Beijing is selling its relaxation of inward foreign investment limits as a natural opening of financial markets. The reality is that China needs the capital to keep the economy going, and the question is whether investors will buy the hype.
Authorities doubled to $300 billion the quota for stocks, bonds and other financial products under the Qualified Foreign Institutional Investor (QFII),
program, the State Administration of Foreign Exchange announced last month. China has resisted for years opening its financial markets, so the changes – combined with a broadening of the scope of the QFII program unveiled at the end of January – represent a significant step. The trouble is that China is no longer an attractive investment story.
Only about $101 billion of the previous $150 billion quota, or about two-thirds, is in use by overseas institutions, according to data compiled by Bloomberg. The fundamental problem is that China no longer has large surplus inflows. The current account was officially in a small deficit of $5 billion through September 2018 and banking data indicate net current account outflows of $32 billion. The country is starved for capital.
The government has been pushing to get into passive investment indexes such as those compiled by MSCI Inc., which could result in hundreds of billions of dollars in inflows. Beijing has said it will open the banking and securities markets, hoping to entice foreign investors. It also needs to attract foreign capital to buy bond issues that domestic investors and banks are struggling to absorb.
When an entire economic model depends on capital accumulation, a flattening of net inflows crimps growth prospects. This opening has less to do with some new-found belief in the orthodox benefits of foreign investment and knowledge spillover effects, and is more to do with their ability to keep capital flowing.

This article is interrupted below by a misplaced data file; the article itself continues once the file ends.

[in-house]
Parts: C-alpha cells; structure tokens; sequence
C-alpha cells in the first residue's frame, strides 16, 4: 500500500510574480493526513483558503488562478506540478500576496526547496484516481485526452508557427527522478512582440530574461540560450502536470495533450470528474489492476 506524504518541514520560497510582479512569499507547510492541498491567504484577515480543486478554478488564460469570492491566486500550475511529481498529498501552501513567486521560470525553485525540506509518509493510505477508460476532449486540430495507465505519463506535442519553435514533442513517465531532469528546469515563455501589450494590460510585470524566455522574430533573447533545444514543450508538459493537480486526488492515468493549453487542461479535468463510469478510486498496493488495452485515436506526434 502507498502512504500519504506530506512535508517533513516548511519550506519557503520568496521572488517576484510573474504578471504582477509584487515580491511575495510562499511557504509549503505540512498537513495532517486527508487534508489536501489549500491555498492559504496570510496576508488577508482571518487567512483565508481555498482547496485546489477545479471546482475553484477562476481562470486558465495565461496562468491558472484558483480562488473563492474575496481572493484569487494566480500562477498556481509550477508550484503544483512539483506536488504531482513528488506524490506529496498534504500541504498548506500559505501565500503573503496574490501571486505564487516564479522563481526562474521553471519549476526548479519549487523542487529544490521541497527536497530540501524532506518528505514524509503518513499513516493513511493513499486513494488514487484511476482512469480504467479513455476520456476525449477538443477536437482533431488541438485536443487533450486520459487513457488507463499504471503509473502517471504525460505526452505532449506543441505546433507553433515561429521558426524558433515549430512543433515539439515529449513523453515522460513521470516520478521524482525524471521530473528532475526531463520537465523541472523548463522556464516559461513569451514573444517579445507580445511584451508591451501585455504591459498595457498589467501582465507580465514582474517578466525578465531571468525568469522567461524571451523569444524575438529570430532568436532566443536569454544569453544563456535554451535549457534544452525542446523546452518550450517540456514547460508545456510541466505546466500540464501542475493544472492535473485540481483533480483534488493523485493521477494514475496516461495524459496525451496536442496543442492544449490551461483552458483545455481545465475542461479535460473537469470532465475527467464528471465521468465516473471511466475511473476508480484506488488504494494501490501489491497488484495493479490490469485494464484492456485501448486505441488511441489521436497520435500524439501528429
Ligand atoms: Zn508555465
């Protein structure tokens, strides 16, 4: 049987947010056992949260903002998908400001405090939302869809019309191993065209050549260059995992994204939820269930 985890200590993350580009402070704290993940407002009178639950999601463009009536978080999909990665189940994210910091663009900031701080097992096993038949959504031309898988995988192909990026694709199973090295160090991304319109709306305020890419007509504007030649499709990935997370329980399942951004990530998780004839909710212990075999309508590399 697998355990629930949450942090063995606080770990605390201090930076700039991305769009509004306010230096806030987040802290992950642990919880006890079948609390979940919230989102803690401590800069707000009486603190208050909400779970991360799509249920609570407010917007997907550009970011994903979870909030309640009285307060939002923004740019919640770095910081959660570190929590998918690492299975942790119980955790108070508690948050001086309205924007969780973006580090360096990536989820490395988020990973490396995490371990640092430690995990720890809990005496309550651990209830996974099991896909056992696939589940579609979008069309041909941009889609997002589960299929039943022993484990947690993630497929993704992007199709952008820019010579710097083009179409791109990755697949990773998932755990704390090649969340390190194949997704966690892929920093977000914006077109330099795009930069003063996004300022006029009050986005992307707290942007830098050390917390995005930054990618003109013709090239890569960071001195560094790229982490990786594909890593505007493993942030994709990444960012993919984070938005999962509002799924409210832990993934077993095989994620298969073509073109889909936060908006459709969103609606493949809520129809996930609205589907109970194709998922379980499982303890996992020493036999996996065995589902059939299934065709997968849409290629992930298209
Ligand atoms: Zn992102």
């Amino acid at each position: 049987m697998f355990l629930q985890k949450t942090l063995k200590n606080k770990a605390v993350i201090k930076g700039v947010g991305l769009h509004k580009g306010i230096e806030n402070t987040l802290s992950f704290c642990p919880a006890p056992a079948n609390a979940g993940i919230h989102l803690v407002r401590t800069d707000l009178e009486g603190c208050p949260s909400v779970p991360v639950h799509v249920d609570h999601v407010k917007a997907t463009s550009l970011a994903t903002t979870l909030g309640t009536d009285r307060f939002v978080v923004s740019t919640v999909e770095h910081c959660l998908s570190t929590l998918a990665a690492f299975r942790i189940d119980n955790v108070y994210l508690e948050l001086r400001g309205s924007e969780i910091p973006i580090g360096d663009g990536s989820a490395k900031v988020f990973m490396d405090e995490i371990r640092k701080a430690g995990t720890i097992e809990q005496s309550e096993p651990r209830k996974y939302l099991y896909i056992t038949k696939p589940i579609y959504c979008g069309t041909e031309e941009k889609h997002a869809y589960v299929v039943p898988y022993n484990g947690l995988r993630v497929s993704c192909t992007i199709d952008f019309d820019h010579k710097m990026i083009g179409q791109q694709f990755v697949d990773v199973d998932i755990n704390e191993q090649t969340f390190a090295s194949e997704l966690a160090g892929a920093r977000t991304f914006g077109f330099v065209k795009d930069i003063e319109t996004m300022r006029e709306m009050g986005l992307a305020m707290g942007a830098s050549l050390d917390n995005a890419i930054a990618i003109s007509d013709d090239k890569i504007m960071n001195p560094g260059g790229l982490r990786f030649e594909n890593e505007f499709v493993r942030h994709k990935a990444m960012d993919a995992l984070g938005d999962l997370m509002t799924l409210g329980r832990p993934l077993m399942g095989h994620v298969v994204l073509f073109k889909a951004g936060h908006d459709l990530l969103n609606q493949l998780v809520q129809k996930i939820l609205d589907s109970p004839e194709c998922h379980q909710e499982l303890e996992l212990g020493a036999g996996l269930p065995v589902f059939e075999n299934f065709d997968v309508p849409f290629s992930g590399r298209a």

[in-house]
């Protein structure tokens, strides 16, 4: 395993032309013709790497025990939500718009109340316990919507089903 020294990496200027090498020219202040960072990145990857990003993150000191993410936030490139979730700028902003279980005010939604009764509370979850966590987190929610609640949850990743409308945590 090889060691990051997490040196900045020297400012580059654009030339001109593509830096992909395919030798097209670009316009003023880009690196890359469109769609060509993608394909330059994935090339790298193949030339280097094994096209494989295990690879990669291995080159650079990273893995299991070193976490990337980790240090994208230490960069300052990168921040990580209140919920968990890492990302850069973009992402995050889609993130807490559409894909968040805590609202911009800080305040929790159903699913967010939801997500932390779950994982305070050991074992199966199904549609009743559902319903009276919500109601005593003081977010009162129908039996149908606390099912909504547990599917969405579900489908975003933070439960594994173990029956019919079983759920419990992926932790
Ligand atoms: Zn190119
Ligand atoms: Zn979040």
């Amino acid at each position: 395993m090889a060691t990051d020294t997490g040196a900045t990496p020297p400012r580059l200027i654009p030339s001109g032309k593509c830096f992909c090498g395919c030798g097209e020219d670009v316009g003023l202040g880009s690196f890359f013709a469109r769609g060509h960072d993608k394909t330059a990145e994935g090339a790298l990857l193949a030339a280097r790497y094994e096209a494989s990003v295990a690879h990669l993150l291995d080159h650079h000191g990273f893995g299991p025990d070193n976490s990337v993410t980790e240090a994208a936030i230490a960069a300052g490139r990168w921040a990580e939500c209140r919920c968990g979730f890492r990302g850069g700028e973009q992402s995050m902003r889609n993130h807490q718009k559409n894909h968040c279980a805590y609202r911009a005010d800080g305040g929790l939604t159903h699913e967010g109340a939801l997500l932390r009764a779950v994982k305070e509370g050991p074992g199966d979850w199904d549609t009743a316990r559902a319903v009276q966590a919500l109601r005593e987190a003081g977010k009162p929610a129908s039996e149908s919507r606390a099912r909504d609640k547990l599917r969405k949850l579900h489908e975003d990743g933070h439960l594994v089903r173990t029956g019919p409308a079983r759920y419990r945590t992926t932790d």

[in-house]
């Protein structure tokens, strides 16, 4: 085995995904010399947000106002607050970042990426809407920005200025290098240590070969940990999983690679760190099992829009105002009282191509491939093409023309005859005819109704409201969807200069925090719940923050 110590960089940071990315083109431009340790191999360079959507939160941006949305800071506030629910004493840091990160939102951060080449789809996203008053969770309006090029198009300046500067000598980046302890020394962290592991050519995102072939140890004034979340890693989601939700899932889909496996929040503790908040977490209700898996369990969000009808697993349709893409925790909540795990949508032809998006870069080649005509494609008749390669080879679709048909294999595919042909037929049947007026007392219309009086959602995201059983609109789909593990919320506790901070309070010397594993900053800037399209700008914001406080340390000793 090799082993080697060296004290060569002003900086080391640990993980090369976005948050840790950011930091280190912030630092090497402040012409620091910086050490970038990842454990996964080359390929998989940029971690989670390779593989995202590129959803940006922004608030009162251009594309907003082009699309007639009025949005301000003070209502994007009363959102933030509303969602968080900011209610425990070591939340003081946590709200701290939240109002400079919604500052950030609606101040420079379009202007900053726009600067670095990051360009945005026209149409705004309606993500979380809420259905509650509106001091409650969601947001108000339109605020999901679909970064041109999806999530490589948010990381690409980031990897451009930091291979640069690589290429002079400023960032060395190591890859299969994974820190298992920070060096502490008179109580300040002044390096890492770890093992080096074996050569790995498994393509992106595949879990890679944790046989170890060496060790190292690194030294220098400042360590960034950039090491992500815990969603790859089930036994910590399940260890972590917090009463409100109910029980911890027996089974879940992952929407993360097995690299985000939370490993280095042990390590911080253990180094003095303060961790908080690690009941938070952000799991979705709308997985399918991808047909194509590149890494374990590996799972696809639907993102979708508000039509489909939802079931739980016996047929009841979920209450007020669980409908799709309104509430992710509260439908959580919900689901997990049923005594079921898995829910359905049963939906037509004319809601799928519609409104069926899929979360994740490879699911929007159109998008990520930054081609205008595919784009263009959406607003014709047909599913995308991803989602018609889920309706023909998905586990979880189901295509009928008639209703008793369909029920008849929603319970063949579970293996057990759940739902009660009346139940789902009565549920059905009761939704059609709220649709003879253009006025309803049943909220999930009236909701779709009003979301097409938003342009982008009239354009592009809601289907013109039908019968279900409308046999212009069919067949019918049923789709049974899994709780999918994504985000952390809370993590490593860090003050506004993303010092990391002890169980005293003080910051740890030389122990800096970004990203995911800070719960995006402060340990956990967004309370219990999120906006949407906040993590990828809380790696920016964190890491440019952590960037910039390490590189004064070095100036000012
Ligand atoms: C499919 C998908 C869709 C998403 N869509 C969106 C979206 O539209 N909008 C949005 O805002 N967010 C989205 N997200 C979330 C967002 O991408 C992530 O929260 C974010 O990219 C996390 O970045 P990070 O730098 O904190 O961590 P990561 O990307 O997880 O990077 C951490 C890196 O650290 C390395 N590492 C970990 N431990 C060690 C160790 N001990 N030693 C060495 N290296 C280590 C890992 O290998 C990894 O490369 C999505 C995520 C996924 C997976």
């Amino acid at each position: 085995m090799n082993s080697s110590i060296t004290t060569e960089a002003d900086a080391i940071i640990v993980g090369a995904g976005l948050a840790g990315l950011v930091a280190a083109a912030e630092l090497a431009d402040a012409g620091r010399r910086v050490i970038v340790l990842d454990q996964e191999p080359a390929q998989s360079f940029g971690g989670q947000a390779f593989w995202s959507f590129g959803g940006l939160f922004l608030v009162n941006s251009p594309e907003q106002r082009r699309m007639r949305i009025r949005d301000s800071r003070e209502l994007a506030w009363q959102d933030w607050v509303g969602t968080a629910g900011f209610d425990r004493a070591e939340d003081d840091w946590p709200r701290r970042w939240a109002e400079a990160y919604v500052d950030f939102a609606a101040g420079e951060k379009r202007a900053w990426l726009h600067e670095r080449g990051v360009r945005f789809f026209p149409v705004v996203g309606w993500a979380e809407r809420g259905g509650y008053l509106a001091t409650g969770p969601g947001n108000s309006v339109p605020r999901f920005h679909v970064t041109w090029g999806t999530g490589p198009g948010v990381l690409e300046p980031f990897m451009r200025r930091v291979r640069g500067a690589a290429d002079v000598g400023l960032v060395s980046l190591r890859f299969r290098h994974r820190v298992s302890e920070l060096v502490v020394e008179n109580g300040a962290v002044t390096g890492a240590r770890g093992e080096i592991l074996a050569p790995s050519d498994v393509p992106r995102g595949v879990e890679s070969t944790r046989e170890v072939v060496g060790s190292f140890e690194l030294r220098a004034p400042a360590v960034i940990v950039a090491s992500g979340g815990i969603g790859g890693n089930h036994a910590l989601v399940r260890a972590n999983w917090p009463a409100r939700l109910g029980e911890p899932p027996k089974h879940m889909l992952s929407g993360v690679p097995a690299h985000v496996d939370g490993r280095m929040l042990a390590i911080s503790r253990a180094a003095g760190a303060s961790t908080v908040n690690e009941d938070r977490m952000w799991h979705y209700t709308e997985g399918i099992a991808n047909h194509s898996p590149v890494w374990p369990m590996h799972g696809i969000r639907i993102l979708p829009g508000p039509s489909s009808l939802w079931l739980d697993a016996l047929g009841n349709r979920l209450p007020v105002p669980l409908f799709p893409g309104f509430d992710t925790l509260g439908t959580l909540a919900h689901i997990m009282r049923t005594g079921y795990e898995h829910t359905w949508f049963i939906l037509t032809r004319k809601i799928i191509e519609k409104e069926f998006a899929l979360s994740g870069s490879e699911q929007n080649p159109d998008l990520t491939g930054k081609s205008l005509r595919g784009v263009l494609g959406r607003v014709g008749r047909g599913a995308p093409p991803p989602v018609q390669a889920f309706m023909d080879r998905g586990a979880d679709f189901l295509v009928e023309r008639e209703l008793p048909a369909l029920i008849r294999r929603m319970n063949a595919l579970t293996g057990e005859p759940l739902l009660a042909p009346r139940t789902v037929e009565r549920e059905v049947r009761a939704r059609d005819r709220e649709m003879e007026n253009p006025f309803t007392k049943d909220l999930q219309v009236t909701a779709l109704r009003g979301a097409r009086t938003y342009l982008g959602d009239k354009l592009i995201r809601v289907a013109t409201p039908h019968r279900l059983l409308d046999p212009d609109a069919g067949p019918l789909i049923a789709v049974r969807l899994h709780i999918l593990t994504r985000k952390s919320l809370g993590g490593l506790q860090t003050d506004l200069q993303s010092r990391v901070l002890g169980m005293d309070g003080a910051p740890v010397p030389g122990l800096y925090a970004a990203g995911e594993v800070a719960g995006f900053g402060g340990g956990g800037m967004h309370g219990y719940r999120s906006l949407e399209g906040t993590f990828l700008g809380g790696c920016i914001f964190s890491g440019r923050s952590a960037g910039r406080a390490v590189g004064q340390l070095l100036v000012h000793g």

It might seem counterintuitive for an economy that was growing strongly until recently, but China is increasingly capital-constrained because of poor returns on historical investments. Beijing has been lowering reserve ratios to keep banks’ lending and then having the People’s Bank of China buy their fundraising offerings when they run short of capital. In contrast to its reputation as a high-savings, capital-abundant economy, China increasingly faces real constraints.
The passive mandate money that will flow in as foreign fund managers match index weightings will do little to boost Chinese finances. The country has hit the law of large numbers hard. In 2007, the current account surplus peaked at 10 percent of GDP, or $353 billion, In 2017, the surplus declined to $165 billion – but that represented a mere 1.35 percent of GDP. Even if net inflows resume in significant amounts, they will represent an ever smaller share of the economy.
To make matters worse, savings rates are falling as an aging population pays for its retirement, while foreign investors are becoming less willing to dive into a slowing, over-leveraged and state-controlled economy that’s in the middle of a trade war.
If China wants to reinvigorate its capital and financial markets, it needs more substantial reforms. Bigger quotas make for nice headlines but if confidence is lacking in the accuracy of financial statements and the strength of legal protections, overseas asset managers will remain hesitant. Foreign direct investment, a good long-term indicator of confidence, is up only 3.5 percent since 2017.
Christopher Balding is a former associate professor of business and economics at the HSBC Business School in Shenzhen and author of “Sovereign Wealth Funds: The New Intersection of Money and Power”